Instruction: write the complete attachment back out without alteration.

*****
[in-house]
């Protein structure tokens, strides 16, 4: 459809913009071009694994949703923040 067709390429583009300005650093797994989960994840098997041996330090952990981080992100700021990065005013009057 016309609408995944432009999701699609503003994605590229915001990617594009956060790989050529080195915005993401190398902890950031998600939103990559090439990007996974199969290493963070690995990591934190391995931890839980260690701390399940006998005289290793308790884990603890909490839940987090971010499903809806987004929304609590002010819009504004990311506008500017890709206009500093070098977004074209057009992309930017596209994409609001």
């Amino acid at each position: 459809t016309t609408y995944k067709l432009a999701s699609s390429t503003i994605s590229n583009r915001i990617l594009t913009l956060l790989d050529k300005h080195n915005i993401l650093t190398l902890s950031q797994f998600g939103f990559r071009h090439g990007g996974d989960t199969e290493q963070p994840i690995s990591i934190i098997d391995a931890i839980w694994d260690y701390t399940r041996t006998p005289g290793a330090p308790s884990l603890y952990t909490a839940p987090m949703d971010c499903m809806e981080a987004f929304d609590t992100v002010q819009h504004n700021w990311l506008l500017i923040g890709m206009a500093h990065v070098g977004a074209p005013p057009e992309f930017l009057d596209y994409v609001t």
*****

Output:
[in-house]
């Protein structure tokens, strides 16, 4: 459809913009071009694994949703923040 067709390429583009300005650093797994989960994840098997041996330090952990981080992100700021990065005013009057 016309609408995944432009999701699609503003994605590229915001990617594009956060790989050529080195915005993401190398902890950031998600939103990559090439990007996974199969290493963070690995990591934190391995931890839980260690701390399940006998005289290793308790884990603890909490839940987090971010499903809806987004929304609590002010819009504004990311506008500017890709206009500093070098977004074209057009992309930017596209994409609001």
């Amino acid at each position: 459809t016309t609408y995944k067709l432009a999701s699609s390429t503003i994605s590229n583009r915001i990617l594009t913009l956060l790989d050529k300005h080195n915005i993401l650093t190398l902890s950031q797994f998600g939103f990559r071009h090439g990007g996974d989960t199969e290493q963070p994840i690995s990591i934190i098997d391995a931890i839980w694994d260690y701390t399940r041996t006998p005289g290793a330090p308790s884990l603890y952990t909490a839940p987090m949703d971010c499903m809806e981080a987004f929304d609590t992100v002010q819009h504004n700021w990311l506008l500017i923040g890709m206009a500093h990065v070098g977004a074209p005013p057009e992309f930017l009057d596209y994409v609001t």